Everybody loves a party, right? Wherever there is food and fun, people will follow. The words “You’re invited” have a welcome ring to them. This Sunday’s readings from scripture abound with images of celebrations, feasting, food, and of course, humankind’s uncanny ability to make a mess of things. In Exodus 32, the people of Israel are tired of waiting for Moses and start their own “party” with a god of their own creation— a golden calf.
“They rose early the next day, and offered burnt offerings and brought sacrifices of well-being; and the people sat down to eat and drink, and rose up to revel,” says the writer. But things don’t go so well for the impatient partygoers, and they end up drinking the dust of their own idol. In the Gospel scripture from Matthew, Jesus speaks of a wedding banquet and unwilling and unprepared guests. Again, things don’t go so well for those who fail to follow proper party etiquette.
Fortunately, outer darkness, weeping, and gnashing are not the last word. The Lord of Hosts is much bigger than our messes and will not permit us to spoil the divine banquet. God has other plans and, as the consummate host, continually invites us to the divine party. The Hebrew Scripture Isaiah 25 and Psalm 23 speak also to us of feasting, of bountiful tables spread, of overflowing cups, of well-aged wines and rich food. There are no tears and no fear when God is the host, only goodness and mercy.
Sometimes it’s comforting to be reminded that our instant-gratification culture is not a by-product of the digital age, nor a particular failing of “young people these days.” Unwillingness to wait, desire for immediate tangible results, and impatience with the mysterious slowness of spiritual life seem to go back millennia, rather than being a hallmark of the Millennial generation. we are worshiping something that is decidedly not God.
Part of the difficulty is that, at least initially, the idea seems to make sense. People desire a deeper relationship with God— how can we resist giving it to them? Resist we must, because no preacher, teacher, pastor, or parent has ever been able to simply hand spiritual depth over on a golden platter. Building a relationship with anyone let alone our God takes time. Even face to face, it took many days for Moses and God to get to know each other well enough to reach the point where the commandments could be delivered, let alone where they spoke to each other “as one speaks to a friend.”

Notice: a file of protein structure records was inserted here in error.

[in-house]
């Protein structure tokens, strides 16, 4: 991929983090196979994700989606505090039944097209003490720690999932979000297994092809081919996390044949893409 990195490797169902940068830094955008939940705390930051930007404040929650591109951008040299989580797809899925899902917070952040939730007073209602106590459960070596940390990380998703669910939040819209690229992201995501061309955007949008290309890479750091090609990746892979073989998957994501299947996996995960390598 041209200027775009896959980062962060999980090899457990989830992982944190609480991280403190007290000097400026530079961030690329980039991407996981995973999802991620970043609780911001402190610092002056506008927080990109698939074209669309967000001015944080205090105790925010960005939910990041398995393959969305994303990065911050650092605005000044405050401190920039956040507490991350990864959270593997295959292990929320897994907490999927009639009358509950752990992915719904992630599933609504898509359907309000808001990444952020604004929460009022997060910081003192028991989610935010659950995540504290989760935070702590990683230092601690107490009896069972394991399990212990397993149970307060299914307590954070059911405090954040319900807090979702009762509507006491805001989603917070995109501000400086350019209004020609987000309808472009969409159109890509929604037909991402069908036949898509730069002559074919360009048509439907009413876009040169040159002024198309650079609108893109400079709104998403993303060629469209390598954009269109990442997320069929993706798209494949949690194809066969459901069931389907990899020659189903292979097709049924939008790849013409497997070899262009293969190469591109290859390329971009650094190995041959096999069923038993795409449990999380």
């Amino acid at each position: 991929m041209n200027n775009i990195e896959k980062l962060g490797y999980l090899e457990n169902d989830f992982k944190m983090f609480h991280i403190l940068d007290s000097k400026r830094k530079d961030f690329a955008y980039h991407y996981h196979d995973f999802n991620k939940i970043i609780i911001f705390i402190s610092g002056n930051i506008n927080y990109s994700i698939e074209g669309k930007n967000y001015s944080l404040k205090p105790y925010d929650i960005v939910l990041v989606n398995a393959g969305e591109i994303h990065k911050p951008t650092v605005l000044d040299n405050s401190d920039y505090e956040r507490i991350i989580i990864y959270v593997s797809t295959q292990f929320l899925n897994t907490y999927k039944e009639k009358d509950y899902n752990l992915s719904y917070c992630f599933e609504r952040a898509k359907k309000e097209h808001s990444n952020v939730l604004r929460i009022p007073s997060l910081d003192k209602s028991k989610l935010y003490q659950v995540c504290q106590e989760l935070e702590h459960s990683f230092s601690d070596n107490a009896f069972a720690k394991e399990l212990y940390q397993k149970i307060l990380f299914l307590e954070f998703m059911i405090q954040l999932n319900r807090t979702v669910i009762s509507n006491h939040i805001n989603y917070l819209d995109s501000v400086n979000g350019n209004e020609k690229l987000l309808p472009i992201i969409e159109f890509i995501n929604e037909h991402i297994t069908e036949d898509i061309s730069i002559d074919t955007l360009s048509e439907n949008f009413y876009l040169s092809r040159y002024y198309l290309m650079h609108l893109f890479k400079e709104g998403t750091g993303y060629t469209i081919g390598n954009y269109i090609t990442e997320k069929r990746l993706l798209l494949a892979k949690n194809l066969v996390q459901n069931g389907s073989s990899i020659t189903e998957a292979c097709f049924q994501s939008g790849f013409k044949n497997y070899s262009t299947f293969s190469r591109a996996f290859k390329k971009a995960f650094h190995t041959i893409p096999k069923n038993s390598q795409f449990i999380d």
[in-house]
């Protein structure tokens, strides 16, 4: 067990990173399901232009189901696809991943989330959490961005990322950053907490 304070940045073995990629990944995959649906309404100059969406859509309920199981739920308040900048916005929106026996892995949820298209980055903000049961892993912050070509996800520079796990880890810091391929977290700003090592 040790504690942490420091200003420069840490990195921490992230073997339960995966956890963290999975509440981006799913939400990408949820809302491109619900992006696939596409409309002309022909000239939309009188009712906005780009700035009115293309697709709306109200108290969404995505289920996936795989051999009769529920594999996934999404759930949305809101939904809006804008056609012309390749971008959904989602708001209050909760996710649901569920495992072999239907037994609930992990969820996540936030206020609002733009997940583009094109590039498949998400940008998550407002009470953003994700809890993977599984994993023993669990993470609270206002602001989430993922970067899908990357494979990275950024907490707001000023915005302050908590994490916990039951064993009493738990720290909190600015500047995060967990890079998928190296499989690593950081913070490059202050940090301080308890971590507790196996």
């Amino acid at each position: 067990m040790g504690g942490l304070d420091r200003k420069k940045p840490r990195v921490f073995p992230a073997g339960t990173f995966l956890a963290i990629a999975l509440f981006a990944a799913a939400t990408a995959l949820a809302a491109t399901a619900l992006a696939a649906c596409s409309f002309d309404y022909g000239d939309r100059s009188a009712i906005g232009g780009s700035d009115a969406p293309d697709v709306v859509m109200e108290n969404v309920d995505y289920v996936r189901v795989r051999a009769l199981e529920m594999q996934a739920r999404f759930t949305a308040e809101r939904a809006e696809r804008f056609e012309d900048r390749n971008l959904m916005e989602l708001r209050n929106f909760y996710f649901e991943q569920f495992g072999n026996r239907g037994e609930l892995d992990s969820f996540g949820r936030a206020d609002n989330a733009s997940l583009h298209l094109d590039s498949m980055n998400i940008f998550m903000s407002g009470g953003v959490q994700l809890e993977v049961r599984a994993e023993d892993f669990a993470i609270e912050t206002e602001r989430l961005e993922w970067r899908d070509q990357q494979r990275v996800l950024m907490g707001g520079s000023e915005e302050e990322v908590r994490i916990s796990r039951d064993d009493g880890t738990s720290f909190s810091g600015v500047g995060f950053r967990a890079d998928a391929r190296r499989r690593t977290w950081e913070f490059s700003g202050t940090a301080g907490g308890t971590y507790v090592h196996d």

Desire for relationship is the first step, and the Israelites certainly had that. But a spiritual life, whether that of an individual or a community, also requires effort, energy, honesty, perseverance, endurance, and trust. We have to be willing to wait, to “trust in the slow work of God,” to sit in silence, to put in the same amount of time both listening and speaking as we would with a human friend. But it is so much easier to work with something we can see and touch.
As a leader, it is so much easier to offer the cheap facsimile than to nurture true spiritual relationship. Look at our leaders not only around the world but here in Australia. After what appears to be too tough times we elect leaders who promise us the world, promise us that we will be great. These leaders don’t tell us the journey we need to go on to reach there. No, they tell us we can have it now.
But as we know if we have read this scripture, this story ends strangely with Moses convincing God to reclaim the people as God insists they belong to Moses. (God having apparently forgotten how much work it was to convince Moses to go back to Egypt in the first place!) Yet even knowing this story, the temptation is great. It takes a long time, and “we don’t have a clue” what is happening during the time when nothing appears to be happening, and suddenly we are sacrificing and dancing and giving our hearts to something hard, cold, and unforgiving.
We may tire of wondering what the golden calf looks like in our community. It is important that our own spiritual lives are strong, so we don’t fall into Aaron’s trap of believing we can provide people with anything more than tools and space to seek, no matter how uncomfortable or anxious they (or we) might be. The invitation is explicit though. God’s desire is to include us in the never-ending salvation celebration. Come with rejoicing and thanksgiving to the table for Communion, for a potluck and fellowship, and for eternity. Celebrate the goodness and mercy of God!